Marketing 101: Basics of a Good Strategy
Marketing strategies help provide direction to your company. You can build them with new-age tools or take a more traditional approach. Whichever way you go, the basics of marketing remain the same.
Marketing 101: Target customer base
Knowing who your target market is, helps you market more efficiently. You can define them by segmenting a portion of the market which you want to serve. Once you’ve established a profile of the people who will be using your product or service, you can tailor your marketing activity accordingly.
Red Bull’s target audience is ambitious, single people between the ages of 16 and 30 who don’t live at home. They’ve reached out to them directly by getting involved in college parties, bars, sporting events, music festivals and other places where young people hang out. Red Bull is great at effectively focusing their marketing because of their narrowly defined target market.
Marketing 101: Value proposition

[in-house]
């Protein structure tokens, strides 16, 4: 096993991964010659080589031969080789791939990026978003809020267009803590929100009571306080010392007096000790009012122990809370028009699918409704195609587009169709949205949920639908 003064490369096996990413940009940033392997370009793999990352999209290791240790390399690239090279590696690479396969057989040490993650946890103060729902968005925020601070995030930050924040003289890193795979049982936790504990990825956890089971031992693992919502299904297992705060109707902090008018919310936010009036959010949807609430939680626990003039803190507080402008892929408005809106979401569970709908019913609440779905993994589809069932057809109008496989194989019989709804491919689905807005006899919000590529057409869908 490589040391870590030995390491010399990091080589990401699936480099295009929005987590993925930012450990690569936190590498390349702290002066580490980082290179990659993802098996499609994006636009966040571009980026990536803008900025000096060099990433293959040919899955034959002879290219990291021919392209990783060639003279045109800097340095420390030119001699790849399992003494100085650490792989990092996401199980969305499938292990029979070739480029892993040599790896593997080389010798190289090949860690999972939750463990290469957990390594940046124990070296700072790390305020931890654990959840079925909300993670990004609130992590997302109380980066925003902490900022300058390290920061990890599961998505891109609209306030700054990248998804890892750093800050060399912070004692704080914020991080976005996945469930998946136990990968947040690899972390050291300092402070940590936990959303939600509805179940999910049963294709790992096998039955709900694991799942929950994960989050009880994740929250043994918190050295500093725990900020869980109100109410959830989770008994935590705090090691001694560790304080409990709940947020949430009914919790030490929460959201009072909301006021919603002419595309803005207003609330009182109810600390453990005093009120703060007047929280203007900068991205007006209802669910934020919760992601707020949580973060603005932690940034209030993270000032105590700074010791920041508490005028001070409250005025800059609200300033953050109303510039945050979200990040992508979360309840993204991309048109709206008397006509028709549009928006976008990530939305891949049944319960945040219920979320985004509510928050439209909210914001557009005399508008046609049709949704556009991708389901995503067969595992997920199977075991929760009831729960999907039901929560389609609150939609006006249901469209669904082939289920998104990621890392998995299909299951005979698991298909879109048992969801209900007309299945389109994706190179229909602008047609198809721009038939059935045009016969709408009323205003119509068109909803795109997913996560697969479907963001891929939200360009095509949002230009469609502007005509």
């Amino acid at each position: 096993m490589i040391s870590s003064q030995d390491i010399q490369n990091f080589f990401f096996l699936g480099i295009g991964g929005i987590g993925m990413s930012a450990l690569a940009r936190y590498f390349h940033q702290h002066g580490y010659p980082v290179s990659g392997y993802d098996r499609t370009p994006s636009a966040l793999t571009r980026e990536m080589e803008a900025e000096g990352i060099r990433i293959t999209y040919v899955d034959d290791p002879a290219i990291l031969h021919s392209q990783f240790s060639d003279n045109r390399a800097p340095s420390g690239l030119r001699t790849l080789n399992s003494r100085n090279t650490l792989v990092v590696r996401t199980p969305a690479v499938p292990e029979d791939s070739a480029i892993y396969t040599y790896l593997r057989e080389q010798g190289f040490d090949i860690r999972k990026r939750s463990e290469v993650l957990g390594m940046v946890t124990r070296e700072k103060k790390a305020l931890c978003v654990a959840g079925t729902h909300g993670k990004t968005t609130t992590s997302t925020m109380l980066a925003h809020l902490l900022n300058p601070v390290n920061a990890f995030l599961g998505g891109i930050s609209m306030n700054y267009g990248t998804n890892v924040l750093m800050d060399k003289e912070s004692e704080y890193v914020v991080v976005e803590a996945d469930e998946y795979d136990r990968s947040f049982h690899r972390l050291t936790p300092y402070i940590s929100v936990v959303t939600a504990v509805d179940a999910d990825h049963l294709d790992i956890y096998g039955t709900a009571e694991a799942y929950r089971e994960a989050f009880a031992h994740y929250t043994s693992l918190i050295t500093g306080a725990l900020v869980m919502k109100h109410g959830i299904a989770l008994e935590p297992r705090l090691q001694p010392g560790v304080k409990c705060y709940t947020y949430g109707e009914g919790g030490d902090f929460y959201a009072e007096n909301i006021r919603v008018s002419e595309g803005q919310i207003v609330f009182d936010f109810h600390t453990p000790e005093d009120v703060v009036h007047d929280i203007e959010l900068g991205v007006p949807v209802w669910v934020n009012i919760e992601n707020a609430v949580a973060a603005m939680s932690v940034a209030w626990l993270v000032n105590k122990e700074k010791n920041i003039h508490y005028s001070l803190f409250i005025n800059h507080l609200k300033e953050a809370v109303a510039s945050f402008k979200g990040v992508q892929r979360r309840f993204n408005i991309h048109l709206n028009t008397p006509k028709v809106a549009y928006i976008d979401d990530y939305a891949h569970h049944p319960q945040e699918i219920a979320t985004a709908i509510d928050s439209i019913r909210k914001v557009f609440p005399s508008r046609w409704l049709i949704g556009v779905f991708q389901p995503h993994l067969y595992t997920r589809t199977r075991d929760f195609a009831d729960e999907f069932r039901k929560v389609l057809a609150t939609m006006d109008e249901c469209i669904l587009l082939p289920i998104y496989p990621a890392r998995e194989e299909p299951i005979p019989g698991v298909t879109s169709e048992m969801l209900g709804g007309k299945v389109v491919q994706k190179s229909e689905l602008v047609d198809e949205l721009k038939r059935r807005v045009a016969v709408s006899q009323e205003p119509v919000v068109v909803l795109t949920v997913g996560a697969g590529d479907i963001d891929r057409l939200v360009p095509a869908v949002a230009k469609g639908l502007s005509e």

Every business offers some unique value to their customers. But the only way customers know you have something to offer is if you position that value. You can do that by differentiating it from the competition and delivering maximum value.
Use your competitive advantage to help your product stand out from the rest. Why do more people prefer Apple over other smartphones? According to a report, it’s because they feel Apple is more “smart, fun and sleek.” Apple has positioned those values to their target market, and because they are important to consumers, it commands 50% of the global smartphone market today.
Marketing 101: Customer relationships
Your marketing work doesn’t end once you land a customer. Rather you enter a totally new realm of business management. Known as Customer Relationship Management (CRM), it aims to maximize customer loyalty.
Through a process of managing customer information and providing good experiences at every customer touchpoint, CRM brings customers back for more. However, be sure to be ethical and transparent about the collection of data. Otherwise, you might find yourself in a Facebook-Cambridge Analytica situation yourself.